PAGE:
Inventions can sometimes be methodically planned and inventors cover every base and leave no stone unturned in order to bring their ideas to fruition. However, sometimes the most popular and well-known inventions weren’t intentional. In fact, they were invented through a sort of “ah-ha” moment.
Back in March of this year, we wrote a blog about products that were accidentally invented, so this time around, we wanted to take a deeper look at these inventions and more!
Common inventions like potato chips, Post-its and Silly Putty were accidentally invented, and these accidents have literally satisfied our appetites and figuratively satiated our hunger for creativity.
Potato Chips- They can be kettle cooked, baked or ruffled and their flavors can range from sour cream and onion to salt and vinegar. Potato chips come in all shapes, sizes and flavors, but before 1853, they did not exist.
The fried potato was first introduced in the United States in the late 18th century by Thomas Jefferson after he came across the treat in Paris but the actual French fry is an American invention.
The potato chip was invented in 1853 by Native American, George Crum, who at the time was a chef at a Saratoga Springs, New York resort. It is rumored that a customer by the name of Cornelius Vanderbilt complained that his French fries were too thick. That’s when Crum had an idea to fry up a serving of thin potatoes and cook them until they had a crunchy and crisp texture. The dish was then dubbed, “Saratoga Chips” and quickly became a favorite. The idea of the “Saratoga Chips” is better known today as the potato chip.
The potato chip, however, was not an immediate success until the 1920s. In 1926, Mrs. Scudder began producing large quantities of potato chips that were packaged in wax paper bags. By 1938, Herman Lay began producing Lay’s potato chips and became the first successfully marketed national brand.
Now, Wise, Herr’s, UTZ and Ruffles are just a few of the many potato chip brands being sold around the United States today.
Post-its- The Post-it note was accidentally invented when Art Fry was in desperate need of a bookmark for his church hymnal that would stay in place and wouldn’t damage the book. After noticing that one of his coworkers at 3M, Dr. Spencer Silver, had already invented an adhesive in 1968 that was strong enough to easily stick to a surface without leaving a residue when repositioned, Fry decided to apply some of the adhesive along the edge of a piece of paper. The problem of finding a bookmark that stayed in place and didn’t ruin the hymnal was solved.
From this point on, Fry realized that his new “bookmark” had multi-functionality and could serve as a form of communication around the office when these “bookmarks” were used for notes on work files among other things.
After the 3M Corporation named this invention “Post-it”, production began in the late 1970s for commercial use.
Nowadays, this accidental invention has become a staple of offices, schools and homes alike, allowing people to leave notes for others or reminders for certain tasks. The Post-it brand now has more than 4,000 unique products that are sold around the world.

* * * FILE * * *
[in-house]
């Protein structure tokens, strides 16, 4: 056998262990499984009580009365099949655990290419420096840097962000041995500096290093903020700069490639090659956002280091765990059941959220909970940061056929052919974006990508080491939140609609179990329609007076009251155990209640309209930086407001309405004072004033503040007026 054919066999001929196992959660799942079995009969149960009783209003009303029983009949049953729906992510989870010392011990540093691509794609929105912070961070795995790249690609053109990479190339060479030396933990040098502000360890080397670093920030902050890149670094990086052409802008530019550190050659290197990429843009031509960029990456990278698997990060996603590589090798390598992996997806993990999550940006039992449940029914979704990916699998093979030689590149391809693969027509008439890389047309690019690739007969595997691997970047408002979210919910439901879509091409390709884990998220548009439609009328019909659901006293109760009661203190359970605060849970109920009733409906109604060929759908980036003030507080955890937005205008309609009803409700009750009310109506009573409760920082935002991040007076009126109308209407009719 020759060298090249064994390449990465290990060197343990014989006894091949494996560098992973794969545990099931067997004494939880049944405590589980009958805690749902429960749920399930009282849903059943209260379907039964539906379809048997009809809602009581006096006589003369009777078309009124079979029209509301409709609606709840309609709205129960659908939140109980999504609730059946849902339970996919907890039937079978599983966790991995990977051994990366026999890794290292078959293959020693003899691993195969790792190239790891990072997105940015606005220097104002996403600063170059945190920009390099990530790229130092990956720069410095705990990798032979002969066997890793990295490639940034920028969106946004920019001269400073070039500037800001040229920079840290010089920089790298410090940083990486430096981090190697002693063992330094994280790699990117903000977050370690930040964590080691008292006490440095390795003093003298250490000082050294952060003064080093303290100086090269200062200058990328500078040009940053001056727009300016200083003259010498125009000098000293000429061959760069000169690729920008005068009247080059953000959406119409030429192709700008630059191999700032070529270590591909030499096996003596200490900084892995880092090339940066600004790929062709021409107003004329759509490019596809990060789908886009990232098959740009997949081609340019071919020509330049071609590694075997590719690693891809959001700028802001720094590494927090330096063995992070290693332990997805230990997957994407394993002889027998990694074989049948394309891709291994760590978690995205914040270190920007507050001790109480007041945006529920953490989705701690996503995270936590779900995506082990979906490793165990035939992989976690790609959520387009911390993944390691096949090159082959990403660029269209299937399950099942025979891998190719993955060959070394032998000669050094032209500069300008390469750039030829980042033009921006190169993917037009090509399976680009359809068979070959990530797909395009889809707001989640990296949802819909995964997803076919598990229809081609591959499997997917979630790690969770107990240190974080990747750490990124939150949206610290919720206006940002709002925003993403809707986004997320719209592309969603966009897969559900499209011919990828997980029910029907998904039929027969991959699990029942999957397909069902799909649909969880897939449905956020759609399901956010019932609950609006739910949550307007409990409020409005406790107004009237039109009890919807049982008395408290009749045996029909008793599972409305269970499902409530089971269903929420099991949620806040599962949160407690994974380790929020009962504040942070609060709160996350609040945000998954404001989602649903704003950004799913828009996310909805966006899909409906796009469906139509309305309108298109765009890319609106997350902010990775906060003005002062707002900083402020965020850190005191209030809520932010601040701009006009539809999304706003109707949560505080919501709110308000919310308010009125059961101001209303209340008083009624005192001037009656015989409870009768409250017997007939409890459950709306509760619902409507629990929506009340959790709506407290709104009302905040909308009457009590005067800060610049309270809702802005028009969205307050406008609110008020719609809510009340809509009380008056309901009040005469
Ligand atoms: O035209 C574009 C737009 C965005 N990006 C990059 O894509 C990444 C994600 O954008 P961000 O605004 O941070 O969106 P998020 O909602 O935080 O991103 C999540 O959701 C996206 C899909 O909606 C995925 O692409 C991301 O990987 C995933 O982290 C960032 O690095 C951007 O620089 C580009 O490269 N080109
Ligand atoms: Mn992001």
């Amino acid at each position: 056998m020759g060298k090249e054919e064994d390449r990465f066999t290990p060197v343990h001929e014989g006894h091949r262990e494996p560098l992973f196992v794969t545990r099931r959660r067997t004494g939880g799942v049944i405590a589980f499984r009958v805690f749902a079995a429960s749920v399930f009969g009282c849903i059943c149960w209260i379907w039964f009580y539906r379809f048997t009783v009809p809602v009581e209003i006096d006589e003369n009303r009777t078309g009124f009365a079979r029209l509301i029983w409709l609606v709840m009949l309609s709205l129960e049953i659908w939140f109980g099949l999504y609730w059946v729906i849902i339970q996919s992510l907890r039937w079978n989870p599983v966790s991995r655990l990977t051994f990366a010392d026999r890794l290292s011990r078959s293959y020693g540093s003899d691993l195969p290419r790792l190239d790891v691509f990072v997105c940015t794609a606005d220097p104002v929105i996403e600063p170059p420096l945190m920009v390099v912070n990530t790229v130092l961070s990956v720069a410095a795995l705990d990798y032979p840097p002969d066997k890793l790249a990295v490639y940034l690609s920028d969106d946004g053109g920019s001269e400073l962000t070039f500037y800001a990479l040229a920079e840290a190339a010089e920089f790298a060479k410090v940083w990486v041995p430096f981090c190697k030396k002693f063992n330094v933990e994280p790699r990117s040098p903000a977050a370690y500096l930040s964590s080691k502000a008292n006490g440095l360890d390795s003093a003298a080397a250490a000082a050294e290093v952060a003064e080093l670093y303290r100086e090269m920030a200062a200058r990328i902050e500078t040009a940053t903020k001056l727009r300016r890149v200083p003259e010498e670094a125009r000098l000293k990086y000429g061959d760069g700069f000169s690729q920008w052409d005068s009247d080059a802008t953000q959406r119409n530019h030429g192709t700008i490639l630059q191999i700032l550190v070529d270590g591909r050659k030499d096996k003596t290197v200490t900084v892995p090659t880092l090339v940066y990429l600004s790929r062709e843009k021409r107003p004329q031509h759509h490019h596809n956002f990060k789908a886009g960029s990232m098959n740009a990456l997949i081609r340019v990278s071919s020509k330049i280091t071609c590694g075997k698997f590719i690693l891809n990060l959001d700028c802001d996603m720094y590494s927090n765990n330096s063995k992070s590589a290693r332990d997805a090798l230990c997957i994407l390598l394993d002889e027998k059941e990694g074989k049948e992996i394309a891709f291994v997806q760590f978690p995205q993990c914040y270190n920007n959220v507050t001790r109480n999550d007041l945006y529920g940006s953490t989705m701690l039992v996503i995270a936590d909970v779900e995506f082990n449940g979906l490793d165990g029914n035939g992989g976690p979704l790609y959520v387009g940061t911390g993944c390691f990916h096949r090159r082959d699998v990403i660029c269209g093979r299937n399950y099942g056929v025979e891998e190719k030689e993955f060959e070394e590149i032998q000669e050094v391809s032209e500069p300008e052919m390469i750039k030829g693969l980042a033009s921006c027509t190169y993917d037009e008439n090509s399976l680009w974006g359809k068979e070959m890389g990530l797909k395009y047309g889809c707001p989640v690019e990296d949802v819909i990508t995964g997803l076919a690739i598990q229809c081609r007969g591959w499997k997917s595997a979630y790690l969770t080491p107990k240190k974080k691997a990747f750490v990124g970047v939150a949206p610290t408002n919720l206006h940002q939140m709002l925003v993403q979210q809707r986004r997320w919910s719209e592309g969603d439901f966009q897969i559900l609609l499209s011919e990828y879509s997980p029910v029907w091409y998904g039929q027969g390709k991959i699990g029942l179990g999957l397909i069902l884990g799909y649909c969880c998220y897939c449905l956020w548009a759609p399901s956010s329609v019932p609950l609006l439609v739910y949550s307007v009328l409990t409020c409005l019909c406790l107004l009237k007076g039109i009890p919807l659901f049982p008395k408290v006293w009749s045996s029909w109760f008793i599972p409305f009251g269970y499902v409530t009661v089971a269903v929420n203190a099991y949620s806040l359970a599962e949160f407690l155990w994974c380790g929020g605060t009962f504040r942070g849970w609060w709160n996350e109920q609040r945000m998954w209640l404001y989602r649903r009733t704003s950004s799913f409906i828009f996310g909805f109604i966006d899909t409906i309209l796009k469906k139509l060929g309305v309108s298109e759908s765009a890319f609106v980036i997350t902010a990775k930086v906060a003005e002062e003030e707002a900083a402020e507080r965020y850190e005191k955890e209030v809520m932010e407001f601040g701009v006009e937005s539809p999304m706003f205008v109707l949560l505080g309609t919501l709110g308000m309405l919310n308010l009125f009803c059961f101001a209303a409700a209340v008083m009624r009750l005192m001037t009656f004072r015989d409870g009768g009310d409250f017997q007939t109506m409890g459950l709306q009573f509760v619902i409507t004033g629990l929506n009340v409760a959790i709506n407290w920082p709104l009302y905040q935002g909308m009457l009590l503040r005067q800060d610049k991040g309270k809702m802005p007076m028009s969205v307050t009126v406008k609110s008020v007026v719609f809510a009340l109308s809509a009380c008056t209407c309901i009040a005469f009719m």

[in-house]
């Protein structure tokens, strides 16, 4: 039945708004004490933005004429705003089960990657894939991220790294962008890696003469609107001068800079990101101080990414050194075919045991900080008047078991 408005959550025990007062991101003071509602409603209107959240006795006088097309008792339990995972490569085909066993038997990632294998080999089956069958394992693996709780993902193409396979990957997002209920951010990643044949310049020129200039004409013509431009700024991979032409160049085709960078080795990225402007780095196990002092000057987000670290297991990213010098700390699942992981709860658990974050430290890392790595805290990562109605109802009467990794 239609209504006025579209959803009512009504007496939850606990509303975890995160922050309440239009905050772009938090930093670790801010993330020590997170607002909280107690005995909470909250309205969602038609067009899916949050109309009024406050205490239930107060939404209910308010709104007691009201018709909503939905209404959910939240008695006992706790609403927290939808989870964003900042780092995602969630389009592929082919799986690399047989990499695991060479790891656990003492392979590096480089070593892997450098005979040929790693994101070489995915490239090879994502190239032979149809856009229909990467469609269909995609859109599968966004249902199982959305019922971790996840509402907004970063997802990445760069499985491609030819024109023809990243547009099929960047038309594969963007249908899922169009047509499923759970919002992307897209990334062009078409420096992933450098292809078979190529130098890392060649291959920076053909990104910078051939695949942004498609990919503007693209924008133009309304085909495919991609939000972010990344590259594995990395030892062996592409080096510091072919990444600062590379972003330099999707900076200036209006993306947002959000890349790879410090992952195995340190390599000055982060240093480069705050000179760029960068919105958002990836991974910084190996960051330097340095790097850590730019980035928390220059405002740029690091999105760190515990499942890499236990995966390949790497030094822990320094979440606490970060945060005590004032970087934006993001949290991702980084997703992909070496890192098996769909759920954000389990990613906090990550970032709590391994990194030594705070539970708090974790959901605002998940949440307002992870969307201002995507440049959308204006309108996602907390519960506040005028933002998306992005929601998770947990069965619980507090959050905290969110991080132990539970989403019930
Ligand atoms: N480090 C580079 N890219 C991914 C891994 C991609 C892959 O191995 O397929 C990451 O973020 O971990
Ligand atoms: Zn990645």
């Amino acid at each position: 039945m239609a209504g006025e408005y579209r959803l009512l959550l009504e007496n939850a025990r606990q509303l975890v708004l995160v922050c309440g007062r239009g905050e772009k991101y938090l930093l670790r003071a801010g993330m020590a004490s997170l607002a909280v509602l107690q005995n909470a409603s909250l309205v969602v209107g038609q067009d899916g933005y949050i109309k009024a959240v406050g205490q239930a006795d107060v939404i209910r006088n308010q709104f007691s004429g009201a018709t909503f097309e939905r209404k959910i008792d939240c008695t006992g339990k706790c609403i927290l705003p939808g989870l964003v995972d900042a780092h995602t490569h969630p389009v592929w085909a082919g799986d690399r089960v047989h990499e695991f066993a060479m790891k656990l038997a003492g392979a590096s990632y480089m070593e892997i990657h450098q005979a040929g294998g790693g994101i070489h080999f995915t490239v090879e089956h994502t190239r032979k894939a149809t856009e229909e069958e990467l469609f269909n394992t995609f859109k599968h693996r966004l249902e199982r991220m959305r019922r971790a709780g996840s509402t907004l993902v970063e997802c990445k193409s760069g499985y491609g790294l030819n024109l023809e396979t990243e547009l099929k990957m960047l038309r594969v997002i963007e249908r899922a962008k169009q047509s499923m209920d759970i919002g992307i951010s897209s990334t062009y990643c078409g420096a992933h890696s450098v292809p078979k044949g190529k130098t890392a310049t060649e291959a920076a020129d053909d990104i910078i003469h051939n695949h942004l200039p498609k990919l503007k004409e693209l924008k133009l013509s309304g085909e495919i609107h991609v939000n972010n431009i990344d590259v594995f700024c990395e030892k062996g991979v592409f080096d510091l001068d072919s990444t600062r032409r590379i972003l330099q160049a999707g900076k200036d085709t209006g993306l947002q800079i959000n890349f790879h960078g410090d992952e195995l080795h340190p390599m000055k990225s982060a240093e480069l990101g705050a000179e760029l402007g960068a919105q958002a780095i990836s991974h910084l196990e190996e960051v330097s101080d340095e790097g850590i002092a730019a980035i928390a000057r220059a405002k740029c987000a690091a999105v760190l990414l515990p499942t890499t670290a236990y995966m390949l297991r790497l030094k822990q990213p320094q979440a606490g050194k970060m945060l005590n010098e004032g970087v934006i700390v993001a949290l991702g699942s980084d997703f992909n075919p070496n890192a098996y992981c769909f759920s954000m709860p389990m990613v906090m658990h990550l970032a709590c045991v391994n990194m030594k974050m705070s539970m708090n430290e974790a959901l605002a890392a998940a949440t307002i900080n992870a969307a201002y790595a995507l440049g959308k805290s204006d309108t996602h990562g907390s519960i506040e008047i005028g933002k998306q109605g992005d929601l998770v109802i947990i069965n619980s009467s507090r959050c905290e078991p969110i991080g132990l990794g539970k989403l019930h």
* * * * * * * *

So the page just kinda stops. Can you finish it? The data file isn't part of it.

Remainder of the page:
Silly Putty- In 1943, with the threat of a rubber shortage looming in the United States, GE engineer, James Wright, was working to invent a synthetic rubber. While combining boric acid and silicone oil, Wright accidentally invented the rubbery material, Silly Putty. With its ability to rebound almost 25 percent higher than a normal rubber ball, this “Nutty Putty” as it was originally called was soft, malleable and able to stretch without tearing.
Although it didn’t meet the criteria needed to replace rubber, Wright realized that this substance would serve another purpose; to entertain.
While at a cocktail party in 1949, Peter Hodgson, the owner of an ad agency in New Haven, Connecticut, spotted the rubbery putty being circulated among the guests. He began to observe people folding, stretching and bouncing the odd material. The ball of goo finally made its way to toy store owner, Ruth Fallgatter, who regularly produced catalogs full of toys. Hodgson approached Fallgatter and convinced her to put this putty in plastic cases and sell them in the catalog for $2 each. The putty outsold everything else that was listed other than a set of 50-cent Crayola crayons.
After a full year of sales, Fallgatter decided to stop selling the putty and Hodgson took over. He gathered a group of Yale students and had them separate the putty into one ounce balls and placed them into individual red plastic eggs. This is the same packaging that we see today.
In 1950, he took his product to the International Toy Fair in New York. A writer caught wind of this new invention and wrote an article in the “Talk of the Town” and sales for Silly Putty began to pour in.
At the time of Hodgson’s death in 1976, Silly Putty was being sold throughout the U.S. and in 22 other countries with annual sales exceeding $5 million.
To this day, this accidental invention of Silly Putty continues to entertain both adults and children around the world.
Whether you are eating the crunchy invention of potato chips, leaving a reminder on a Post-it note for a coworker or stretching out a ball of Silly Putty, one thing is certain is that these accidental inventions have captivated people all over the world.
Copyright Davison 2013